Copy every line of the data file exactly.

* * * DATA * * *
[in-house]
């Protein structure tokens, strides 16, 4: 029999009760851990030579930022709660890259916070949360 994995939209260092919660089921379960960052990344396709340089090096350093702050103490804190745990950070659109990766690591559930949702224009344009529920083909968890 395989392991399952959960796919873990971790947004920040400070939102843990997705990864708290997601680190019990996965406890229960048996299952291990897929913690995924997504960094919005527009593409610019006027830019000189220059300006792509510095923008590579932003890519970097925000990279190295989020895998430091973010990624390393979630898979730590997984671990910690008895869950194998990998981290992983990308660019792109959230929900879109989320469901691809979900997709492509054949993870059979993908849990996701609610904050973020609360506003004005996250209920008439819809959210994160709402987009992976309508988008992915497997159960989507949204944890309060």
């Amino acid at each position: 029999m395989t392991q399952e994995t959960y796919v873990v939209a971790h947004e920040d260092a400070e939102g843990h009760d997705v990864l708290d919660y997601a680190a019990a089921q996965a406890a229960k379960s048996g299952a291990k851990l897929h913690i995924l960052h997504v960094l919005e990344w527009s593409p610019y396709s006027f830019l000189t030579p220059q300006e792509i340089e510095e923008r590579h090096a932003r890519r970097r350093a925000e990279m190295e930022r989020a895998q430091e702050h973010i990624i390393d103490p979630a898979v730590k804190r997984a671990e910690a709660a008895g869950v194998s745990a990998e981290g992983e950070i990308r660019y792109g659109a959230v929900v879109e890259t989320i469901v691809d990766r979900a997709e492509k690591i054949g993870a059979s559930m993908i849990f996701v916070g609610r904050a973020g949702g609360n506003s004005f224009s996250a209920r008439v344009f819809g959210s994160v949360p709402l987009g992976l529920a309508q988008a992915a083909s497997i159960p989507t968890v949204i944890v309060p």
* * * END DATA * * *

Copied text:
[in-house]
């Protein structure tokens, strides 16, 4: 029999009760851990030579930022709660890259916070949360 994995939209260092919660089921379960960052990344396709340089090096350093702050103490804190745990950070659109990766690591559930949702224009344009529920083909968890 395989392991399952959960796919873990971790947004920040400070939102843990997705990864708290997601680190019990996965406890229960048996299952291990897929913690995924997504960094919005527009593409610019006027830019000189220059300006792509510095923008590579932003890519970097925000990279190295989020895998430091973010990624390393979630898979730590997984671990910690008895869950194998990998981290992983990308660019792109959230929900879109989320469901691809979900997709492509054949993870059979993908849990996701609610904050973020609360506003004005996250209920008439819809959210994160709402987009992976309508988008992915497997159960989507949204944890309060």
């Amino acid at each position: 029999m395989t392991q399952e994995t959960y796919v873990v939209a971790h947004e920040d260092a400070e939102g843990h009760d997705v990864l708290d919660y997601a680190a019990a089921q996965a406890a229960k379960s048996g299952a291990k851990l897929h913690i995924l960052h997504v960094l919005e990344w527009s593409p610019y396709s006027f830019l000189t030579p220059q300006e792509i340089e510095e923008r590579h090096a932003r890519r970097r350093a925000e990279m190295e930022r989020a895998q430091e702050h973010i990624i390393d103490p979630a898979v730590k804190r997984a671990e910690a709660a008895g869950v194998s745990a990998e981290g992983e950070i990308r660019y792109g659109a959230v929900v879109e890259t989320i469901v691809d990766r979900a997709e492509k690591i054949g993870a059979s559930m993908i849990f996701v916070g609610r904050a973020g949702g609360n506003s004005f224009s996250a209920r008439v344009f819809g959210s994160v949360p709402l987009g992976l529920a309508q988008a992915a083909s497997i159960p989507t968890v949204i944890v309060p």